Age against the routine
Or, Dame Maggie Smith as herself
Dame Maggie Smith is to Downton Abbey as Statler and Waldorf are to The Muppet Show. But unlike her fellow superannuated curmudgeons, Dame Maggie is the same in and out of character. She’s above the material, whereas Statler and Waldorf are the material, and that material is foam rubber and fleece.
All of this is to say they went and made another Downton Abbey movie, a phenomenon roughly parallel to the Star Trek films: A neverending cross-platform costume drama featuring a ragtag bunch of lovable heroes who get into some episodic scrapes with Americans/Klingons, neatly resolve things and resume their dull, orderly lives in Yorkshire/deep space. The stories are worth telling financially if not narratively, and you can imagine a studio executive calculating that a country estate of polished silverware is ideal counter programming to a multiverse of madness.
Which is why, as David Sexton points out in his New Statesman review of Downton Abbey: A New Age, Dame Maggie Smith’s role as Violet Crawley, The Right Honorable The Dowager Countess of Grantham (one of those titles so proper it requires two definite articles) saves the whole enterprise.
The Dowager Countess is a quip machine, delivering snide commentary on the events of the day both as comic relief and bearer of standards. “What is a weekend?” she asks in the first season of the TV series, a snappy reminder that the past and England are both different countries. From there the writers kept it flowing:
“No Englishman would dream of dying in someone else’s house.”
“Don’t be defeatist, dear, it’s very middle class.”
“That’s the thing about nature; there’s so much of it.”
“Principles are like prayers: noble, of course, but awkward at a party.”
“An unlucky friend is tiresome enough, an unlucky acquaintance is intolerable.”
The character fits neatly into The Unified Theory of Great Aunts outlined back in GWQ No. 30: Queen Victoria’s reign, in the words of H.G. Wells, “was like a great paperweight that for half a century sat upon men’s minds, and when she was removed their ideas began to blow all over the place haphazardly.” And so you had the cloven-hooved great aunts Lady Bracknell and Aunt Agatha ruling over the works of Wilde and Wodehouse.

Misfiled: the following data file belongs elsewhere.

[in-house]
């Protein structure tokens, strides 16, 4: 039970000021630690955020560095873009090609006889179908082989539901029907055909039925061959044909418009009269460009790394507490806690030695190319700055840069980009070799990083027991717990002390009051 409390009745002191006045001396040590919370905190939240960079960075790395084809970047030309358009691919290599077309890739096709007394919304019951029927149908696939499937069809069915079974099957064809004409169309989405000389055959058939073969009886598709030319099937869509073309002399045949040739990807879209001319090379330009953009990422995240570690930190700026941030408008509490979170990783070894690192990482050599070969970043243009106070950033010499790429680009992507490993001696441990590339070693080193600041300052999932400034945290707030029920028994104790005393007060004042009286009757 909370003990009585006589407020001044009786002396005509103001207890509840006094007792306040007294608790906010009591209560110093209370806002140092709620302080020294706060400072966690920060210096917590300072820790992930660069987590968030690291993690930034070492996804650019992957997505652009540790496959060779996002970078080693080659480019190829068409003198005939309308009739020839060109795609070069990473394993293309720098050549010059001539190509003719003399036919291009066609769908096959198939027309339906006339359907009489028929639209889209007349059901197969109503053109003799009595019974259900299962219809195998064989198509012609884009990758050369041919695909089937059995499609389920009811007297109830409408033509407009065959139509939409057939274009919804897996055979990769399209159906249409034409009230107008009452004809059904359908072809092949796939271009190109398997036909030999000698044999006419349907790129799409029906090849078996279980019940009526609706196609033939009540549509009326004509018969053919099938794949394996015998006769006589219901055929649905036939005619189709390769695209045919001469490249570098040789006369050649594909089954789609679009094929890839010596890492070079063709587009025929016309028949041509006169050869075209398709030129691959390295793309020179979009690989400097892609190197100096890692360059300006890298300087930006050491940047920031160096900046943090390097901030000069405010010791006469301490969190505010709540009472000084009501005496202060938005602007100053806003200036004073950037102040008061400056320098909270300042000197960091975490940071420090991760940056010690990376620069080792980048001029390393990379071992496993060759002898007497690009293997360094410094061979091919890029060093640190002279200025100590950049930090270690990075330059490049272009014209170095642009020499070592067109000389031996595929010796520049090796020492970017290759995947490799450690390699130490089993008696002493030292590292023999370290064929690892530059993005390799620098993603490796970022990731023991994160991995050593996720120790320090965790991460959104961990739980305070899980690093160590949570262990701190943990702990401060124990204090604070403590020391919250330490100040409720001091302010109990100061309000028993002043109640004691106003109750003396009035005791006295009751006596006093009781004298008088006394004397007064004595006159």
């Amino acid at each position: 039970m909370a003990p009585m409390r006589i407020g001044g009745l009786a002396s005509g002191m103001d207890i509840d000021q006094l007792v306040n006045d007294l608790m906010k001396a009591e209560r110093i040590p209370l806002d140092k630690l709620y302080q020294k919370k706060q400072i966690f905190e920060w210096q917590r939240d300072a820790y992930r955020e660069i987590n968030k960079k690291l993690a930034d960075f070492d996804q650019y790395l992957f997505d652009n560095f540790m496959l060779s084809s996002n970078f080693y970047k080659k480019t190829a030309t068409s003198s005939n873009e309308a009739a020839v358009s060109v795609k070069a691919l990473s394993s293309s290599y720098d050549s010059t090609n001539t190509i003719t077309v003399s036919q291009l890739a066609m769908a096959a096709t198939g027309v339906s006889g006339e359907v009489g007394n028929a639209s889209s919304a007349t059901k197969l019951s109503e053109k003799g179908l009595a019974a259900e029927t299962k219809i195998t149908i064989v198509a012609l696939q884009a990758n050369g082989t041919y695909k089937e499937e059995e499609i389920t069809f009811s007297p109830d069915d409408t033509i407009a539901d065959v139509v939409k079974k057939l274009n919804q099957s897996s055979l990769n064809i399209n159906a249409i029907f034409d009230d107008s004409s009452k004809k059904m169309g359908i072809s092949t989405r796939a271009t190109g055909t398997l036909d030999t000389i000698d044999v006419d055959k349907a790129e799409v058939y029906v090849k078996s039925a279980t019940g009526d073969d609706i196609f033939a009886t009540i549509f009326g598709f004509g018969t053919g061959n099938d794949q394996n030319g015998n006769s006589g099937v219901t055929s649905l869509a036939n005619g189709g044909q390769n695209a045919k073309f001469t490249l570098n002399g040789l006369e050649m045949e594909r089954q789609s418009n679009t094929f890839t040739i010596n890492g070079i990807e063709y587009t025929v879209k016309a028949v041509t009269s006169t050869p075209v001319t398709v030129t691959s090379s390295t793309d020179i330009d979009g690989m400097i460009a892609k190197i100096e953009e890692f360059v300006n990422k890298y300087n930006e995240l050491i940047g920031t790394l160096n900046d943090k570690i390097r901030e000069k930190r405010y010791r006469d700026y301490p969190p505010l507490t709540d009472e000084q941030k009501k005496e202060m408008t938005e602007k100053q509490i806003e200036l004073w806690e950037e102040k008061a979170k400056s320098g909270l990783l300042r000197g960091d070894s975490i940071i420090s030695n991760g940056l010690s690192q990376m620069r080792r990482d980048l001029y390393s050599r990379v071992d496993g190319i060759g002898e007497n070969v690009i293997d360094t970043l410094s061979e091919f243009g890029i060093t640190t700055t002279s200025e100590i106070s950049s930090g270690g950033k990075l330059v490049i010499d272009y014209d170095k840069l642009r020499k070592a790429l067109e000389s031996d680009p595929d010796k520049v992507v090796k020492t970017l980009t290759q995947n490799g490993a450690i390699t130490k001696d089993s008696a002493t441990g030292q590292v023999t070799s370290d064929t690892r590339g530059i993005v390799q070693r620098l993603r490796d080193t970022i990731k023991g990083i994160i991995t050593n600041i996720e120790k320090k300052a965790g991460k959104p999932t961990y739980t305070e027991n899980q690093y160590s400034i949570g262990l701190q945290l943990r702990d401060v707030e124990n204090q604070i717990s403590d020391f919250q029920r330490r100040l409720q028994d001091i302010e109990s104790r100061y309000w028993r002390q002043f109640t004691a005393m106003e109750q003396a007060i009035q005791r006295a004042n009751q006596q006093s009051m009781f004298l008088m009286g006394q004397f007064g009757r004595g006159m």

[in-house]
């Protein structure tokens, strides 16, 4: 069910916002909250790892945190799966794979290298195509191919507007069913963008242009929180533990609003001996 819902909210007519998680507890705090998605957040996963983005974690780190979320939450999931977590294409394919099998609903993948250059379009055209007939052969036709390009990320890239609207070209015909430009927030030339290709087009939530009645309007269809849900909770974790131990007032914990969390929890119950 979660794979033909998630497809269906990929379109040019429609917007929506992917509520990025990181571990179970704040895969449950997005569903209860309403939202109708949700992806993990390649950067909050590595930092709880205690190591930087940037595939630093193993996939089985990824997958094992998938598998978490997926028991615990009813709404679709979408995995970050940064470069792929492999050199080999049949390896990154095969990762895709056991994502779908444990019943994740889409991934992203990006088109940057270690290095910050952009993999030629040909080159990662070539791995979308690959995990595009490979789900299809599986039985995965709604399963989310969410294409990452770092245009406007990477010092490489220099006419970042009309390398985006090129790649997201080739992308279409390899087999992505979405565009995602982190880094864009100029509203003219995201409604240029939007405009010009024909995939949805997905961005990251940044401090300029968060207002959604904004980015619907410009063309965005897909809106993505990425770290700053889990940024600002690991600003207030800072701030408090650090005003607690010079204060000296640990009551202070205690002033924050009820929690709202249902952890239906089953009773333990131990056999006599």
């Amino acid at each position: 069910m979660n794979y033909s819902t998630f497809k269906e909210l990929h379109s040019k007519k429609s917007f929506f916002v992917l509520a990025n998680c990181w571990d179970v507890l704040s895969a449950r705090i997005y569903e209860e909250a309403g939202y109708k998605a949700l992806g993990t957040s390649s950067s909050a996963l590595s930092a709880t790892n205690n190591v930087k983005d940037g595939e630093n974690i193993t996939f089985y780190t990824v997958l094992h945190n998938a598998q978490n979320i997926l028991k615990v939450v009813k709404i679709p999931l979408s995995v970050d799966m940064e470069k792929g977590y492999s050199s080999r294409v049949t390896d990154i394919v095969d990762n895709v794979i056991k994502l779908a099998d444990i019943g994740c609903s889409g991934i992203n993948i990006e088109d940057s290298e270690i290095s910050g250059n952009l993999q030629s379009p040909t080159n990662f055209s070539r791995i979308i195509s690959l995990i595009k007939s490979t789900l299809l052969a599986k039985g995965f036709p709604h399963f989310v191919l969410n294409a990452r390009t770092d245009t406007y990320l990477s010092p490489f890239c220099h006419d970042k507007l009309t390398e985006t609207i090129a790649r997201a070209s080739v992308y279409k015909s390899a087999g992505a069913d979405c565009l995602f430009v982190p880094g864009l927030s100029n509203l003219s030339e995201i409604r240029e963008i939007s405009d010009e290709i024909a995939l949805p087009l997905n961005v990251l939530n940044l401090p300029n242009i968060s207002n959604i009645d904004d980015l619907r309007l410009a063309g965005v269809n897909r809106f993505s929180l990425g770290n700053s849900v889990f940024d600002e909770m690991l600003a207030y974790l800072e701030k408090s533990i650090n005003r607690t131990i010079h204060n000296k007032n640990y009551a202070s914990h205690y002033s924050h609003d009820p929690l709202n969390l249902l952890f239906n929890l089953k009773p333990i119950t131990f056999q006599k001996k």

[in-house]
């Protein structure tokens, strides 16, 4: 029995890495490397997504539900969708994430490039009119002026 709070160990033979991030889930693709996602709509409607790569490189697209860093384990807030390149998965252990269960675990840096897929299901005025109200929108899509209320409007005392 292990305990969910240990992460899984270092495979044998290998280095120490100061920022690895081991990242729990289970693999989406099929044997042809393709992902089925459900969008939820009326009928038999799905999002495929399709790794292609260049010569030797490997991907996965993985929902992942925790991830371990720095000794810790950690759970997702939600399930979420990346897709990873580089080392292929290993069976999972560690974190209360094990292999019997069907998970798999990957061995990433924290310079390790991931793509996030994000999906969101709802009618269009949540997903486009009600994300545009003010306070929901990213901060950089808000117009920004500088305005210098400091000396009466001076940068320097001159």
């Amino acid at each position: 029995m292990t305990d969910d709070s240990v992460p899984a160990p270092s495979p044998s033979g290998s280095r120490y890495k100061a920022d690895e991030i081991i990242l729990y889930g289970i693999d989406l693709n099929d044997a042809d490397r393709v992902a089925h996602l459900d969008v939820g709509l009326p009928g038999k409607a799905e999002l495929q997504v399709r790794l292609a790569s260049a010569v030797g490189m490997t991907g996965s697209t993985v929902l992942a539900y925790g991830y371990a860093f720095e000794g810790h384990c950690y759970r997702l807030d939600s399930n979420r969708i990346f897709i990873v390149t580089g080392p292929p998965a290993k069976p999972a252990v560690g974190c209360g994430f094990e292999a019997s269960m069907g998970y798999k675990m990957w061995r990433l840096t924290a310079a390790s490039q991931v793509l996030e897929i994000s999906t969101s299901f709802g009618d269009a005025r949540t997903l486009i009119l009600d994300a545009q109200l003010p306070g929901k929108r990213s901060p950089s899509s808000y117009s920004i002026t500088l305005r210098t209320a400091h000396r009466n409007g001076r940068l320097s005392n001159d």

Julian Fellowes, the creator of Downton Abbey, proudly claimed this lineage in 2011 when he confirmed that the character was inspired by both Victoria and his own great aunt Isie, a “woman whose dry wit concealed a good deal of personal suffering and who was no tougher on the rest of us as she was on herself.”
Dame Maggie is also tough on Downton Abbey, which makes her a meta great aunt in and out of character.
“I didn’t really feel I was acting in those things,” she said of Downton Abbey and the Harry Potter series, noting that her main duty was to film horrified reaction shots. And before they made the first Downton movie, she pointed out the lack of any urgent need to continue the franchise.
“I just think it’s squeezing it dry, do you know what I mean?” Dame Maggie said. "I don't know what it could possibly be. It was so meandering, what would you [do]? Anyway, that’s not my problem.”
Quick quips; lightning
“I’m sick of these conventional marriages. One woman and one man was good enough for your grandmother. But who wants to marry your grandmother?”
— Groucho Marx in Animal Crackers, speaking a line by George S. Kaufman and Morrie Ryskind
“The classes that wash most are those that work least.”
— G.K. Chesterton
“Never having to think of yourself as white is a luxury that makes you deeply stupid.”
— Leonard Michaels
Like the current monarch, Get Wit Quick No. 149 continues to experience episodic mobility problems. My book Elements of Wit: Mastering The Art of Being Interesting is not available at the fruit market, not even for ready money. I will double down on the assertion that the royal family peaked with Her Majesty’s 1988 appearance in The Naked Gun, and we are perennially amused when readers tap the ❤️ below.